The travel giant revealed the results of independent tests conducted at the Steigenberger Aqua Magic Hotel that showed the presence of the food poison bug – as well as bacteria linked to deadly toxic shock syndrome.
Experts analysing food and hygiene standards at the resort identified a high level of e-coli and staphylococcus bacteria.
But Thomas Cook insists the results do not shed "any light on the still unexplained cause of death" of British holidaymakers John and Susan Cooper.
The couple, from Burnley, Lancs, died within hours of each other at their Hurghada resort on 21 August.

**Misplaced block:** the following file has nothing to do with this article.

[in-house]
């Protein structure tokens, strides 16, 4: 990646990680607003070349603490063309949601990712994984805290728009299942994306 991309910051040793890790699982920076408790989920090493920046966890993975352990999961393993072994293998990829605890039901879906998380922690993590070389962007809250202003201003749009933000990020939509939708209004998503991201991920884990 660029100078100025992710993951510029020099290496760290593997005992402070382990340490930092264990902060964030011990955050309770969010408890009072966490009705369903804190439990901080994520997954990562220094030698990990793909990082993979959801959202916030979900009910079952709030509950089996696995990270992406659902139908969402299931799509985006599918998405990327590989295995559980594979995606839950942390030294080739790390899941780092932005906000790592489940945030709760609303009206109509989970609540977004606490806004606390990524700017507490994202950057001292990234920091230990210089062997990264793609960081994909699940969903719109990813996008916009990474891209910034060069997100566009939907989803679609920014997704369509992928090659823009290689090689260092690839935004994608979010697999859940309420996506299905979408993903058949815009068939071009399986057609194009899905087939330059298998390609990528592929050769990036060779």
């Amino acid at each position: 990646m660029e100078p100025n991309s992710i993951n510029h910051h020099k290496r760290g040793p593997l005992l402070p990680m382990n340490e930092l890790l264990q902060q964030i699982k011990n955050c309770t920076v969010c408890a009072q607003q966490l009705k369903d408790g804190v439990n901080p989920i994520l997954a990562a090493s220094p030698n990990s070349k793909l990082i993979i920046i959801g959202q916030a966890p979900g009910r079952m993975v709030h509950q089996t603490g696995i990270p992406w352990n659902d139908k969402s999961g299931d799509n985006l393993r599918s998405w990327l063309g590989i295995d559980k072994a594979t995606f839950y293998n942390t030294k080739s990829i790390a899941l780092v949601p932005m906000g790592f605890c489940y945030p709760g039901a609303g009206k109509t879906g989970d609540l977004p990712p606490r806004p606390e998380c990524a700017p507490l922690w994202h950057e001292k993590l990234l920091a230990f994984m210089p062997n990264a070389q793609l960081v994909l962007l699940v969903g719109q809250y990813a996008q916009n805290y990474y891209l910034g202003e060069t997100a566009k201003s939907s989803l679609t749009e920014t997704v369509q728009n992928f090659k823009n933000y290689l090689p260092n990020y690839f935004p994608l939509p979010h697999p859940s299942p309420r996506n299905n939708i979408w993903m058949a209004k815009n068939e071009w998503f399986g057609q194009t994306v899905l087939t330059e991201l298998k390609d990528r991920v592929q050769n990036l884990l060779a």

Their deaths were initially recorded as being down to heart and respiratory failure — but a postmortem is due to be carried out.
John, 69 died in his room after collapsing on his bed, while wife Susan, 64, was rushed to hospital but later succumbed to the mystery illness.
Thomas Cook's commissioned an independent hygiene specialist and air quality specialist to test the hotel amid fears they may have come to harm through the air conditioning food or water.
Reporting the results today, the company revealed:
There was no evidence of carbon monoxide and normal levels of carbon dioxide in and around the Coopers' hotel room
Tests on the swimming pools showed normal levels of chlorine
The tests did not identify the presence of shigella, listeria or salmonella
But tests on the food and hygiene standards identified a high level of e-coli and staphylococcus bacteria — which can cause blood poisoning and toxic shock